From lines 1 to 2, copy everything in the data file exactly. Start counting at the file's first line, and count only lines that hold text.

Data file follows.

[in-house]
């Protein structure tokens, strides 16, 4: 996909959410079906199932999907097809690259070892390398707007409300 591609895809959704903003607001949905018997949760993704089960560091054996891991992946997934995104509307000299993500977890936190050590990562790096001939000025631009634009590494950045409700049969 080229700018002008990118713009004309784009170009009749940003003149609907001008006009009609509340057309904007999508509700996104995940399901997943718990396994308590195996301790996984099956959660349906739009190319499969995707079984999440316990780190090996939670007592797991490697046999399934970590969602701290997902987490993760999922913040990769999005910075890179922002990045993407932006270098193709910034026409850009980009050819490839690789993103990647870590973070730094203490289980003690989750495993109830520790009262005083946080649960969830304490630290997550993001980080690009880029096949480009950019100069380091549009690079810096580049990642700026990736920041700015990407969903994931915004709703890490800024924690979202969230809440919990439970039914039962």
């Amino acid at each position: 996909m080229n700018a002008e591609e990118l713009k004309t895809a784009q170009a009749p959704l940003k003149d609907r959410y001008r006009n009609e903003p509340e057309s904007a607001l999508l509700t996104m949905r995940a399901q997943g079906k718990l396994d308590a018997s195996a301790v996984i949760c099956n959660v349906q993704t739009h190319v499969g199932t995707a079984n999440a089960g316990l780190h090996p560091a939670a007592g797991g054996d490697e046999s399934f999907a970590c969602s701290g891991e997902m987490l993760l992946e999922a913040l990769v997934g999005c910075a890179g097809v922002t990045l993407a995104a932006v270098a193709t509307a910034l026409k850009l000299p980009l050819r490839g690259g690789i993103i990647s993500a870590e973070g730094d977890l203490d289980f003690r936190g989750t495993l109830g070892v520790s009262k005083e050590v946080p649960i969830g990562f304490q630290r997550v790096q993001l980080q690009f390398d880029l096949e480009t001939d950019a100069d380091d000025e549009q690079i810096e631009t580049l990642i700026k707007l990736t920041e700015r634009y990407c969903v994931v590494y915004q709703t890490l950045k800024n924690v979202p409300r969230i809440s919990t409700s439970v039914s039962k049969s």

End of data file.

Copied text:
[in-house]
């Protein structure tokens, strides 16, 4: 996909959410079906199932999907097809690259070892390398707007409300 591609895809959704903003607001949905018997949760993704089960560091054996891991992946997934995104509307000299993500977890936190050590990562790096001939000025631009634009590494950045409700049969 080229700018002008990118713009004309784009170009009749940003003149609907001008006009009609509340057309904007999508509700996104995940399901997943718990396994308590195996301790996984099956959660349906739009190319499969995707079984999440316990780190090996939670007592797991490697046999399934970590969602701290997902987490993760999922913040990769999005910075890179922002990045993407932006270098193709910034026409850009980009050819490839690789993103990647870590973070730094203490289980003690989750495993109830520790009262005083946080649960969830304490630290997550993001980080690009880029096949480009950019100069380091549009690079810096580049990642700026990736920041700015990407969903994931915004709703890490800024924690979202969230809440919990439970039914039962």